preached meditation to arouse the mind without attaching it anywhere. The
        GOT Jesus counseled "movement with repose." and reaching a state of
        astonishment through seeking.

        They all seemed to have left the details to you.
        Tord
      • Robert Tessman
        ... Your first mistake was to accept the nitrous oxide. Your second mistake was that you never learned how to redirect the energy known as pain so that it
        Message 3 of 8 , Sep 9, 1999
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          Michael Grondin wrote:
          >In all fairness, I should say - harking back to Bob Tessman's arguments -
          >that under the influence of nitrous oxide at the dentist's office, I myself
          >have occasionally entertained the thought that the external world is
          >nothing but a bad dream. Entertained it, that is, until the dentist's drill
          >hit a particularly sensitive spot, which reminded me all over again that
          >the world has a way of not going away (which is the only meaning I can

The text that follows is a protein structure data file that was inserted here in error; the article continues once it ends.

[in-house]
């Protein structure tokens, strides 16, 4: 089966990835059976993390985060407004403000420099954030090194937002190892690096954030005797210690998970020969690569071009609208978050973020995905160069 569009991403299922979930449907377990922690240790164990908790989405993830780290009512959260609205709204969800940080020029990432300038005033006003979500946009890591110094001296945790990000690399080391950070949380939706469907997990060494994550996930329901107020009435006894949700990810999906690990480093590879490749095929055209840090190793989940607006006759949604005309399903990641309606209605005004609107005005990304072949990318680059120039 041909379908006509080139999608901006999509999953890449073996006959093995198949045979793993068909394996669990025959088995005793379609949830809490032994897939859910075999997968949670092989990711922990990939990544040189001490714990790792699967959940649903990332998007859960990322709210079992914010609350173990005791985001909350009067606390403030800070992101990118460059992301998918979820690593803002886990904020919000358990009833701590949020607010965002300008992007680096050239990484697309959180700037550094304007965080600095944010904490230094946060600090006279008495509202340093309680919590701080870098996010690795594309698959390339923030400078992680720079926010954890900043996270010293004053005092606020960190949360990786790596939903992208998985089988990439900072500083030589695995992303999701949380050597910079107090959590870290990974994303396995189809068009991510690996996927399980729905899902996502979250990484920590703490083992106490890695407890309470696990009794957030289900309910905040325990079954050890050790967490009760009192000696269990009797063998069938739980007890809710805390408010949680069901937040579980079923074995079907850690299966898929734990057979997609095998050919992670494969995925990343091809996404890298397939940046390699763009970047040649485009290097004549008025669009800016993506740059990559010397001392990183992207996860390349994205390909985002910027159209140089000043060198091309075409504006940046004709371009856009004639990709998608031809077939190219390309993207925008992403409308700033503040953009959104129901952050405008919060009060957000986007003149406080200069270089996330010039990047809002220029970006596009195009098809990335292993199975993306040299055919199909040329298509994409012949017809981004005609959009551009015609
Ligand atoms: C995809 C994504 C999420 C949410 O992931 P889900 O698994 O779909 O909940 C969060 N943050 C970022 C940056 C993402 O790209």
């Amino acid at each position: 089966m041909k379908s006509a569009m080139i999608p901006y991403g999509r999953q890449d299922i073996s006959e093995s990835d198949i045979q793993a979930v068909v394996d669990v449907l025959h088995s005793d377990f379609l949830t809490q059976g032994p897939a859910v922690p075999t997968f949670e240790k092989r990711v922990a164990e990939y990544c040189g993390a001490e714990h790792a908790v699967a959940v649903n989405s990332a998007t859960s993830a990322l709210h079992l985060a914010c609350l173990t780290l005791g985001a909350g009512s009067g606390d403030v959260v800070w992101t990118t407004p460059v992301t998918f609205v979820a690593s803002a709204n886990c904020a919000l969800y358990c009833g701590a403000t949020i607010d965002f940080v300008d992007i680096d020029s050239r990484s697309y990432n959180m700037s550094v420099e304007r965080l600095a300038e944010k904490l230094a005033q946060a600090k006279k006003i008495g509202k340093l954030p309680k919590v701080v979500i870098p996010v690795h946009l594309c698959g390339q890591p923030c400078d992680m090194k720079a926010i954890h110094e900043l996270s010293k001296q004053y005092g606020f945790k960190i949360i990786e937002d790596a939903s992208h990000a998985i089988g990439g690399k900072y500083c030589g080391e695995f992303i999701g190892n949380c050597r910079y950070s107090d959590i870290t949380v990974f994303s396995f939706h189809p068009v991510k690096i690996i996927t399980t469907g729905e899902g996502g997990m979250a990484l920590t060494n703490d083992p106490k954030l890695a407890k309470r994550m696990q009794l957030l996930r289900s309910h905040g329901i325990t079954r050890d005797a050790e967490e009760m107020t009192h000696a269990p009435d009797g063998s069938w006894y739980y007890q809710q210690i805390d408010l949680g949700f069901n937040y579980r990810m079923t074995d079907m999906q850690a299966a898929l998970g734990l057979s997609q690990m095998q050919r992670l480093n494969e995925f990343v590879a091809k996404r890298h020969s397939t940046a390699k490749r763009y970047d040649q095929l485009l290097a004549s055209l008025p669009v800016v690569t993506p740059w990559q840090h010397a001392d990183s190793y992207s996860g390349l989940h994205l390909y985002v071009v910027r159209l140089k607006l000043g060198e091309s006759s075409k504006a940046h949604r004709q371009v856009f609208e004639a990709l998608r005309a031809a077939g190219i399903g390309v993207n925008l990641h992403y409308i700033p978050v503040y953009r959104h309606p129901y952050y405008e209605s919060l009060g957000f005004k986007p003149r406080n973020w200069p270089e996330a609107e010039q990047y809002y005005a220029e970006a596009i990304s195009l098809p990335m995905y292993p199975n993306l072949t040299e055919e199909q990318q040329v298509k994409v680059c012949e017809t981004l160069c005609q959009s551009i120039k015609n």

>attach to the word 'objective').

          Your first mistake was to accept the nitrous oxide. Your second mistake
          was that you never learned how to redirect the energy known as 'pain' so
          that it would not be so intensely concentrated on one part of the body.
          Your third mistake, having never learned how to channel energy, is that you
          refused the nitrous oxide! You should first learn how to channel energy
          before you try a stunt like that again.
        • Michael Grondin
          ... You re confused, Robert. I ve never refused nitrous. In fact, I insist on it. It s the only reason I even go to the dentist. I ve come to many a profound
          Message 4 of 8 , Sep 9, 1999
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            At 06:42 AM 09/09/99 -0500, Robert Tessman wrote:
            >Your third mistake, having never learned how to channel energy, is that you
            >refused the nitrous oxide!

            You're confused, Robert. I've never refused nitrous. In fact, I insist on
            it. It's the only reason I even go to the dentist. I've come to many a
            profound insight under the influence of nitrous - if only I could remember
            what they were. :-)

            Mike
          • Andrew Smith
            Acid contains light Jim Bauer after Bryan Robinson Pain contains light Robert Tessman Humor is light Robert Tessman Traffic is not light. Andrew Smith
            Message 5 of 8 , Sep 9, 1999
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              "Acid contains light" Jim Bauer after Bryan Robinson
              "Pain contains light" Robert Tessman
              "Humor is light" Robert Tessman
              "Traffic is not light." Andrew Smith